GREEN FOREST, Ark. — The Green Forest Public Schools superintendent said the district has been looking for alternative energy sources for years. And thanks to a recent bill that Arkansas legislators passed, it can move forward.
“Sometimes those deals come along and you think oh this is just too good to be true,” said Green Forest Superintendent Dr. Matt Summers.
The school district found a new Arkansas law will give them easier access to solar energy. The district plans to team up with the energy services company Entegrity to tap into a solar farm to save money and the environment.
“They are the owner of the farm,” Summers said. “We are leasing it from them for six years our rates are locked, so we can set our electric bill almost budget to the penny. And then after that year there’s a minimal increase to the end of the lease in 25 years.”
“We haven’t found any red flags thus far, so we’re moving forward,” he continued.
Entegrity says the city of Green Forest is also looking into going solar, so both could use the farm.
“We factor in all the operations and maintenance for the long-term agreement, and then we charge a lower kilo-watt hour rate to the client,” said Entegrity Energy Partners Regional Director John Coleman.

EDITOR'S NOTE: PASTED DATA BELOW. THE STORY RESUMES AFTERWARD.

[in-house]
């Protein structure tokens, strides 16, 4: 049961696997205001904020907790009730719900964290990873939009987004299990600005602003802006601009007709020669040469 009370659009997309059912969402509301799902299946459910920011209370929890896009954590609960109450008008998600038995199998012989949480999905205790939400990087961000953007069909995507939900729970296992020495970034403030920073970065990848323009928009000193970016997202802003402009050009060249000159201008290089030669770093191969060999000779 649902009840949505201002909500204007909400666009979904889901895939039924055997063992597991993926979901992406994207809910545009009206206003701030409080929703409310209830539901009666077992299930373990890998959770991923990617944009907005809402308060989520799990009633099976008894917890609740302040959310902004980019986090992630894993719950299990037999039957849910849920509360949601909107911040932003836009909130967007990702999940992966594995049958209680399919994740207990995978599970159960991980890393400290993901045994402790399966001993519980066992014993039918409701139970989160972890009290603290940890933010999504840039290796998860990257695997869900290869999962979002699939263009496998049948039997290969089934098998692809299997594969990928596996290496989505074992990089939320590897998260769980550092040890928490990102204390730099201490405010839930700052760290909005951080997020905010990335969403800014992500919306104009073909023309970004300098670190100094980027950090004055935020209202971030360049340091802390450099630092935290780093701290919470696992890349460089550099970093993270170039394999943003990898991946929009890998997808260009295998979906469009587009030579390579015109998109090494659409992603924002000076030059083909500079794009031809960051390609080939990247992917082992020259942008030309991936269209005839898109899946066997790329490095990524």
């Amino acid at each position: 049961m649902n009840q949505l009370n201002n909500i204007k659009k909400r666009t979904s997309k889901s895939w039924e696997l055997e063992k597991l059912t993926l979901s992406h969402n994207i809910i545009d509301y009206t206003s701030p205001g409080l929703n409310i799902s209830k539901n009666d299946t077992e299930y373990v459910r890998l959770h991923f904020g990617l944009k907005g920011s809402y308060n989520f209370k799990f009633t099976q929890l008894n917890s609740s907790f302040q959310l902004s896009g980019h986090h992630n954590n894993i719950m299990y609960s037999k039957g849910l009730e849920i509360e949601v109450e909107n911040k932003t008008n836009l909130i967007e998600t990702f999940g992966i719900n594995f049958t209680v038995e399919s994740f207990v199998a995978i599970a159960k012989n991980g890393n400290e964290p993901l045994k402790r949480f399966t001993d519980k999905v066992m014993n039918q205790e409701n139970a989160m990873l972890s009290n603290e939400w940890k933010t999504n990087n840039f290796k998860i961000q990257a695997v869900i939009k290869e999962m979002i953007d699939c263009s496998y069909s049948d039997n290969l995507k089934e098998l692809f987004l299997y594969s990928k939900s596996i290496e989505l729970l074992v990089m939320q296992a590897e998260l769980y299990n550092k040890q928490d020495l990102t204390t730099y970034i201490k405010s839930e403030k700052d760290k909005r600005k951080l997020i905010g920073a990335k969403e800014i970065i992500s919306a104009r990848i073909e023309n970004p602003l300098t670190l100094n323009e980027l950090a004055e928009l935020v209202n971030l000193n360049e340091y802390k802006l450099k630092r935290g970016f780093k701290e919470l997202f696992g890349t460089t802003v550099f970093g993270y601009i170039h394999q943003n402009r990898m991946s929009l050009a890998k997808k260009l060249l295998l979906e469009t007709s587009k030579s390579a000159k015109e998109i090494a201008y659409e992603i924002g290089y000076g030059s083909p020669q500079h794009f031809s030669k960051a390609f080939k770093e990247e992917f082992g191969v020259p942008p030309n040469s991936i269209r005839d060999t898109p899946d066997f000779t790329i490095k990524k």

And Entegrity believes that savings could be substantial for the school district, which currently pays about $150,000 a year in electricity costs.
“We think at a minimum we’re going to save them anywhere from $35,000-40,000, but it’s probably going to be above that,” Coleman said.
And that money can go far in a school district.
“Frees us up to do all kinds of things from salaries, to buses, to books, to more equipment for the cafeteria. We would spread that out all over our budget,” Summers said.
The superintendent also believes it’s a great way to teach their kids.
“Here’s a great way to save money, but also it’s saving the environment. It’s a greener way to go. It’s the best way to do it,” Summers said.
Once the school district knows exactly how much it’ll cost, it can sign a contract with Entegrity within the next 60 days to make it final.
Entegrity representatives said once the deal is final, it would take about six months to build the farm.